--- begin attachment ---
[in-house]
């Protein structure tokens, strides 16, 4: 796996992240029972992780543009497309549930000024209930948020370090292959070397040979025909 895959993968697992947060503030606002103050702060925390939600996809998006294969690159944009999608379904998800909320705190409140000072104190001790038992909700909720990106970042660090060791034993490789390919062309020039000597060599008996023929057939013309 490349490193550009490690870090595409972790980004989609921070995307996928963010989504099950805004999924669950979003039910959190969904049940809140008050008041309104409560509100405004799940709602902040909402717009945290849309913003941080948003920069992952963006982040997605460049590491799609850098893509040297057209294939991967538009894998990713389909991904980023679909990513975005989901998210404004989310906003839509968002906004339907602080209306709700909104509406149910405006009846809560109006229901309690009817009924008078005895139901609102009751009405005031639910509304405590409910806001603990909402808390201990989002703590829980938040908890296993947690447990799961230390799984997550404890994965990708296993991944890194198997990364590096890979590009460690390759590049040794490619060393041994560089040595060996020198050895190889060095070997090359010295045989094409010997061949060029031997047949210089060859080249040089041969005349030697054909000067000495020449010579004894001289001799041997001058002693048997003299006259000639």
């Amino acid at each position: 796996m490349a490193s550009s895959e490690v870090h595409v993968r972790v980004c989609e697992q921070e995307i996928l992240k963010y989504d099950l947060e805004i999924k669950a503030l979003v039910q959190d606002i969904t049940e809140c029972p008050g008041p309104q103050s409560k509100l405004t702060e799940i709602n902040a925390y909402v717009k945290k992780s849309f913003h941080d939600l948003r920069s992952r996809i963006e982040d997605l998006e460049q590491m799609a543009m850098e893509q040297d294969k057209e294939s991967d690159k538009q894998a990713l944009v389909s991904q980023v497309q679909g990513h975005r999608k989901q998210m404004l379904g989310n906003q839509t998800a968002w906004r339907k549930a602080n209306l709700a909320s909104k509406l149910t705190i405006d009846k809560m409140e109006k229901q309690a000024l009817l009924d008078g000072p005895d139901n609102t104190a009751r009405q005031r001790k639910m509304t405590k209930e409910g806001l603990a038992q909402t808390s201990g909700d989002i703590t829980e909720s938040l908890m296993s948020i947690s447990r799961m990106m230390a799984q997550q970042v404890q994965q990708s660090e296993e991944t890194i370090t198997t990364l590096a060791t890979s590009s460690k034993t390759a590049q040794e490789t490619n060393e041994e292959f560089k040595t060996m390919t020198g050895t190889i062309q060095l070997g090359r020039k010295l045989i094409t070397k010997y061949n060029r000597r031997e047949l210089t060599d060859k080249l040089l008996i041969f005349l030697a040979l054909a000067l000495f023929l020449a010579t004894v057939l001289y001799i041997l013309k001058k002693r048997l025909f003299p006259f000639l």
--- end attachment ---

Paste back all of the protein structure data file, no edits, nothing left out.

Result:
[in-house]
């Protein structure tokens, strides 16, 4: 796996992240029972992780543009497309549930000024209930948020370090292959070397040979025909 895959993968697992947060503030606002103050702060925390939600996809998006294969690159944009999608379904998800909320705190409140000072104190001790038992909700909720990106970042660090060791034993490789390919062309020039000597060599008996023929057939013309 490349490193550009490690870090595409972790980004989609921070995307996928963010989504099950805004999924669950979003039910959190969904049940809140008050008041309104409560509100405004799940709602902040909402717009945290849309913003941080948003920069992952963006982040997605460049590491799609850098893509040297057209294939991967538009894998990713389909991904980023679909990513975005989901998210404004989310906003839509968002906004339907602080209306709700909104509406149910405006009846809560109006229901309690009817009924008078005895139901609102009751009405005031639910509304405590409910806001603990909402808390201990989002703590829980938040908890296993947690447990799961230390799984997550404890994965990708296993991944890194198997990364590096890979590009460690390759590049040794490619060393041994560089040595060996020198050895190889060095070997090359010295045989094409010997061949060029031997047949210089060859080249040089041969005349030697054909000067000495020449010579004894001289001799041997001058002693048997003299006259000639």
């Amino acid at each position: 796996m490349a490193s550009s895959e490690v870090h595409v993968r972790v980004c989609e697992q921070e995307i996928l992240k963010y989504d099950l947060e805004i999924k669950a503030l979003v039910q959190d606002i969904t049940e809140c029972p008050g008041p309104q103050s409560k509100l405004t702060e799940i709602n902040a925390y909402v717009k945290k992780s849309f913003h941080d939600l948003r920069s992952r996809i963006e982040d997605l998006e460049q590491m799609a543009m850098e893509q040297d294969k057209e294939s991967d690159k538009q894998a990713l944009v389909s991904q980023v497309q679909g990513h975005r999608k989901q998210m404004l379904g989310n906003q839509t998800a968002w906004r339907k549930a602080n209306l709700a909320s909104k509406l149910t705190i405006d009846k809560m409140e109006k229901q309690a000024l009817l009924d008078g000072p005895d139901n609102t104190a009751r009405q005031r001790k639910m509304t405590k209930e409910g806001l603990a038992q909402t808390s201990g909700d989002i703590t829980e909720s938040l908890m296993s948020i947690s447990r799961m990106m230390a799984q997550q970042v404890q994965q990708s660090e296993e991944t890194i370090t198997t990364l590096a060791t890979s590009s460690k034993t390759a590049q040794e490789t490619n060393e041994e292959f560089k040595t060996m390919t020198g050895t190889i062309q060095l070997g090359r020039k010295l045989i094409t070397k010997y061949n060029r000597r031997e047949l210089t060599d060859k080249l040089l008996i041969f005349l030697a040979l054909a000067l000495f023929l020449a010579t004894v057939l001289y001799i041997l013309k001058k002693r048997l025909f003299p006259f000639l």